Archive for the 'Sag Harbor' Category

20 Years at Canio’s!

How did we get here? How did we get to be counting 20 wonderful miraculous years as owners of Canio’s Books? We got here because of so many dear loyal fascinating smart quirky customers who’ve taught us much over the years. Who’ve supported us as their neighborhood bookshop, or who’ve ordered books from afar; who came to events in all kinds of weather, who were speakers themselves; who made donations, baked cookies, autographed copies; who volunteered to help keep our doors open.  Through twenty very full years as booksellers, we’ve been humbled, amazed, inspired by all those we’ve met here at Canio’s. The bookshop is indeed our University. Thank you for being part of our ongoing efforts to give back to this community so rich in creativity, in literary and artistic history, and precious natural beauty.

Read more about our anniversary here: https://easthamptonstar.com/20191017/20-years-literature-and-community-canios

Come celebrate with us at our Literary Costume Party, Saturday, November 2 from 5 to 7 p.m. Dress as your favorite writer, character or creative person. And that could be you!

Lucette Lagnado 1956 – 2019

To read Lucette Lagnado’s captivating memoir The Man in the White Sharkskin Suit is to enter a world, a city, a family of exquisite beauty and complicated history. It illuminates a story of Jews in old Cairo, a family’s struggle with misfortune, banishment into exile in Europe, who eventually rebuild a home in New York. But even as the family manages to start a new life, how much have they lost along the way? To read this memoir is to encounter a paradigm of the genre. The Man in the White Sharkskin Suit won the 2008 Sami Rohr prize for best book of Jewish Literature, and garnered much critical acclaim.

To have befriended Lucette Lagnado and her devoted husband Douglas Feiden has been one of our greatest pleasures as proprietors of Canio’s Books.  So it is with deep sadness that we mark Lucette’s passing on July 10. A brilliant writer, tenacious reporter, deeply compassionate woman, she wrote passionately about health care issues and the elderly for The Wall Street Journal. Her first book, Children of the Flames describes heinous medical experiments perpetrated by Nazi doctor Josef Mengele. Her second memoir The Arrogant Years tells her mother’s story entwined with Lucette’s own development as a headstrong young woman just coming into her own. Lucette’s words and work will live on indefinitely. Her indomitable spirit and warm heart we will always cherish.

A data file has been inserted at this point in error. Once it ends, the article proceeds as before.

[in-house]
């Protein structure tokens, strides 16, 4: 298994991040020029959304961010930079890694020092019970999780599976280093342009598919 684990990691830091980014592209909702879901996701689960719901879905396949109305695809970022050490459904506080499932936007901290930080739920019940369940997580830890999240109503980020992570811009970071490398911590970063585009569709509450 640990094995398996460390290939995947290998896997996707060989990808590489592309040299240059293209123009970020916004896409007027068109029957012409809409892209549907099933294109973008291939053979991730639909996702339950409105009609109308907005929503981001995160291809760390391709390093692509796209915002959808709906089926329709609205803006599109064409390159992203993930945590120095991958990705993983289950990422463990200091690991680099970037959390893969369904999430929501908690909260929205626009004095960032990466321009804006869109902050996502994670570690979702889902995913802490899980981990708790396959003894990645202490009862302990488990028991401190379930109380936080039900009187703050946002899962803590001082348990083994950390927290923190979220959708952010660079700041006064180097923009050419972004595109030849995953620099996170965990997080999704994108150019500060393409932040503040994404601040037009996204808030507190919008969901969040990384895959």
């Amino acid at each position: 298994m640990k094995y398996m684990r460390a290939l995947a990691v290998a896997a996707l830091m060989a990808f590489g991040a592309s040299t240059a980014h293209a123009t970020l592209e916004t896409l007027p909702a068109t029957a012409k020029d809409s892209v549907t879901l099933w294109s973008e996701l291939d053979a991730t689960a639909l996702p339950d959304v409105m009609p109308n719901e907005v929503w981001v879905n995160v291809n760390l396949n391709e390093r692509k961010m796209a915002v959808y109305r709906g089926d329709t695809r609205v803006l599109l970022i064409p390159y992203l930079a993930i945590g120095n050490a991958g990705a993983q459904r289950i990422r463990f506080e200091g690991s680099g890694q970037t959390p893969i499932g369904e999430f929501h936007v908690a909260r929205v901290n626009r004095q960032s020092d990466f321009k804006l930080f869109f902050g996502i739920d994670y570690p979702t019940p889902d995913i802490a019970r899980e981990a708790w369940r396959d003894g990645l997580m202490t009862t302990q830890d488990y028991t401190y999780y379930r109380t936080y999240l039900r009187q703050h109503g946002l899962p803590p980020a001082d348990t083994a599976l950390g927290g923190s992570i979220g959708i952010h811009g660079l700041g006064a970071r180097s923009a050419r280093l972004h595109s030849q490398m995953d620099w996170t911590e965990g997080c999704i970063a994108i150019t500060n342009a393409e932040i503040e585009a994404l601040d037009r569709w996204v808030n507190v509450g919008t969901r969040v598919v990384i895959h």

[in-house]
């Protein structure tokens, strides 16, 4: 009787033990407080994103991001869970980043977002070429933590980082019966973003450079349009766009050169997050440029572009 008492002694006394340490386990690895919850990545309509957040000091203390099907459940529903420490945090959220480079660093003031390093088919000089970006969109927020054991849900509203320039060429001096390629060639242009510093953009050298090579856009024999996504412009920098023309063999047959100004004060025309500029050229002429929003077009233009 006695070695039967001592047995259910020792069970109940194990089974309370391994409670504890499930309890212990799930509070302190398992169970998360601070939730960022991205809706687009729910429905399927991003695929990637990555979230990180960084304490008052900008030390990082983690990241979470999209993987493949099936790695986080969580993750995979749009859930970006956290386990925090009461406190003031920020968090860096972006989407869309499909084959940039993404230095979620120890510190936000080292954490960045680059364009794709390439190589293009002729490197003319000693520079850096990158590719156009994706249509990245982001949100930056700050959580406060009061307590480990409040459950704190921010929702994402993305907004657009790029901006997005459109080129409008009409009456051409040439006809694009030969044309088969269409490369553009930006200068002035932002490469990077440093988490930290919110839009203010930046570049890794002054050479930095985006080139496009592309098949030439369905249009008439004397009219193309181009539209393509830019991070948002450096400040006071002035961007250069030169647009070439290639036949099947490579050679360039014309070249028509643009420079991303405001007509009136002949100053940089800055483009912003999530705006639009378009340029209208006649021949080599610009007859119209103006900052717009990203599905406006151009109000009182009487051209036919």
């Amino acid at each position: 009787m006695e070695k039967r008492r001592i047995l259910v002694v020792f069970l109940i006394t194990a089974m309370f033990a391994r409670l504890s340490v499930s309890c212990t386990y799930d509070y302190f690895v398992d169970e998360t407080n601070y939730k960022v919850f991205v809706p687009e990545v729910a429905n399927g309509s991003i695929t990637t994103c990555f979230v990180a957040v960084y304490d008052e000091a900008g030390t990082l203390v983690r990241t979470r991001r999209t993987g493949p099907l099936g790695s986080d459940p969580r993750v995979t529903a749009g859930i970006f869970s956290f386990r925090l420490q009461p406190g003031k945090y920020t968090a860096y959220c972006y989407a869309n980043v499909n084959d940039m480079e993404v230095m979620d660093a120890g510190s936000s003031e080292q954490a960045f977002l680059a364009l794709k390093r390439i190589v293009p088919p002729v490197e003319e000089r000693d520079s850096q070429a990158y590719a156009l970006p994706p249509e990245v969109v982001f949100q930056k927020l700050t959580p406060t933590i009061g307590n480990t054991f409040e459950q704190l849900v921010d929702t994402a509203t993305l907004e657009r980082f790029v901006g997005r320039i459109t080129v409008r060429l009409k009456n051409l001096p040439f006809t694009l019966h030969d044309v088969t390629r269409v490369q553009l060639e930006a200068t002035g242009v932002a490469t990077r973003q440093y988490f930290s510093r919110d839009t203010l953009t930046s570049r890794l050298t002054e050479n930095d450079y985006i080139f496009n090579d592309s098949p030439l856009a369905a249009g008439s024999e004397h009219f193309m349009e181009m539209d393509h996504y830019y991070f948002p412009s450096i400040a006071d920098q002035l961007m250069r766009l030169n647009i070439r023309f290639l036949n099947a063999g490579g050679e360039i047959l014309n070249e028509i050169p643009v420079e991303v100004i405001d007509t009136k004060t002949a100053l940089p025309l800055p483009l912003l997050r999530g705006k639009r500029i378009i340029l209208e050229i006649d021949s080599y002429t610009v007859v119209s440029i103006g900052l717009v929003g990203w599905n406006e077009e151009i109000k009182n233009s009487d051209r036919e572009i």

Got Moby?

If you’ve groaned whenever someone mentioned Melville’s  Moby-Dick, if you’ve tried to read it but couldn’t, or if you’ve run screaming away from it,  we want you! One of the reasons we continue the marathon reading tradition, begin around 1983 at the bookshop, is to introduce this leviathan beauty to new readers. Sure we love the book. Sure we cheer when it mentions Sag Harbor (twice). But we really love the way it calls to new readers even in 2019. We want to give folks an easy way in to the language, the poetry, the vast sprawl of the book. Come listen for a bit. Hearing the great work read aloud makes quick converts. You can’t help get swept out to sea with Ishmael, Quequeg, Starbuck and Capt. Ahab. This year’s event will be our best-ever. It’s Melville’s Bicentennial! We’re honored actors Harris Yulin and Alec Baldwin will read. We want to be sure you’ve Got Moby, too. June 7 through 9.  See our 2019 MOBY-DICK MARATHON EVENTS SCHEDULE

If It Weren’t For Joe Pintauro…

Tracing a line from cause to effect can be an inexact pursuit. Serendipity is hard to map. But we know for sure there’s a meandering path from creative inspiration to published book, to reader, to bookshop owner beginning with one novelist Joe Pintauro whose books Snow Orchid and Cold Hands led one reader, Canio Pavone  to visit Sag Harbor one ambling  afternoon. Canio wanted to see the town Joe had written about. What Canio saw that day as he drove through village streets and down to the harbor, was a “For Rent” sign in an empty storefront window at 290 Main. The rest of the story spins out from there, and is still being written.

So it was with particular sadness that we, along with nearly the entire East End arts and literary community, marked the passing of Joe Pintauro, novelist, playwright, poet, priest, photographer and more. Our condolences to Joe’s husband and partner of 40 years Greg Therriault, to his family and to his many friends far and wide.